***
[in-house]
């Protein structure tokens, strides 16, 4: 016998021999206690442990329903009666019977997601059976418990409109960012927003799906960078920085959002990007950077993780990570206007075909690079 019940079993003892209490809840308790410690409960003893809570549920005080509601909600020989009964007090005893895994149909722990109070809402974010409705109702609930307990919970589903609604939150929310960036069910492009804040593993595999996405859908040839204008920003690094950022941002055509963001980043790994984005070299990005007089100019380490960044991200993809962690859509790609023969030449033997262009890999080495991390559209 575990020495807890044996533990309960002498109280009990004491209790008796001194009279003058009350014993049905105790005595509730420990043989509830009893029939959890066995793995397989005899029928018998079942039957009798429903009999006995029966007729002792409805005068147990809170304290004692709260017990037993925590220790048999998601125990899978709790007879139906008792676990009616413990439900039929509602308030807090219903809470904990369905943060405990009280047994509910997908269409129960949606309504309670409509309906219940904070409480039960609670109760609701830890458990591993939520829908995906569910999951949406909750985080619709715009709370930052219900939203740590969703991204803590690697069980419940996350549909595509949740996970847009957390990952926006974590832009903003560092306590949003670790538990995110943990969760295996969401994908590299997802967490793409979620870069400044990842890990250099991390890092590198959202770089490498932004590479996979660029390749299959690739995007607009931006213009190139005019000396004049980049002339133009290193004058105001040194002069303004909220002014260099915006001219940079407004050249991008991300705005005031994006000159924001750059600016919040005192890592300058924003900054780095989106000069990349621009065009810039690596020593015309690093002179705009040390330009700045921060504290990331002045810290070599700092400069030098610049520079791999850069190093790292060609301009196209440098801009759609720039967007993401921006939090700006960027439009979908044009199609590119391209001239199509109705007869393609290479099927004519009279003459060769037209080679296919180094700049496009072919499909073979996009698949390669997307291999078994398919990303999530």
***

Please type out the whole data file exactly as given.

[in-house]
């Protein structure tokens, strides 16, 4: 016998021999206690442990329903009666019977997601059976418990409109960012927003799906960078920085959002990007950077993780990570206007075909690079 019940079993003892209490809840308790410690409960003893809570549920005080509601909600020989009964007090005893895994149909722990109070809402974010409705109702609930307990919970589903609604939150929310960036069910492009804040593993595999996405859908040839204008920003690094950022941002055509963001980043790994984005070299990005007089100019380490960044991200993809962690859509790609023969030449033997262009890999080495991390559209 575990020495807890044996533990309960002498109280009990004491209790008796001194009279003058009350014993049905105790005595509730420990043989509830009893029939959890066995793995397989005899029928018998079942039957009798429903009999006995029966007729002792409805005068147990809170304290004692709260017990037993925590220790048999998601125990899978709790007879139906008792676990009616413990439900039929509602308030807090219903809470904990369905943060405990009280047994509910997908269409129960949606309504309670409509309906219940904070409480039960609670109760609701830890458990591993939520829908995906569910999951949406909750985080619709715009709370930052219900939203740590969703991204803590690697069980419940996350549909595509949740996970847009957390990952926006974590832009903003560092306590949003670790538990995110943990969760295996969401994908590299997802967490793409979620870069400044990842890990250099991390890092590198959202770089490498932004590479996979660029390749299959690739995007607009931006213009190139005019000396004049980049002339133009290193004058105001040194002069303004909220002014260099915006001219940079407004050249991008991300705005005031994006000159924001750059600016919040005192890592300058924003900054780095989106000069990349621009065009810039690596020593015309690093002179705009040390330009700045921060504290990331002045810290070599700092400069030098610049520079791999850069190093790292060609301009196209440098801009759609720039967007993401921006939090700006960027439009979908044009199609590119391209001239199509109705007869393609290479099927004519009279003459060769037209080679296919180094700049496009072919499909073979996009698949390669997307291999078994398919990303999530």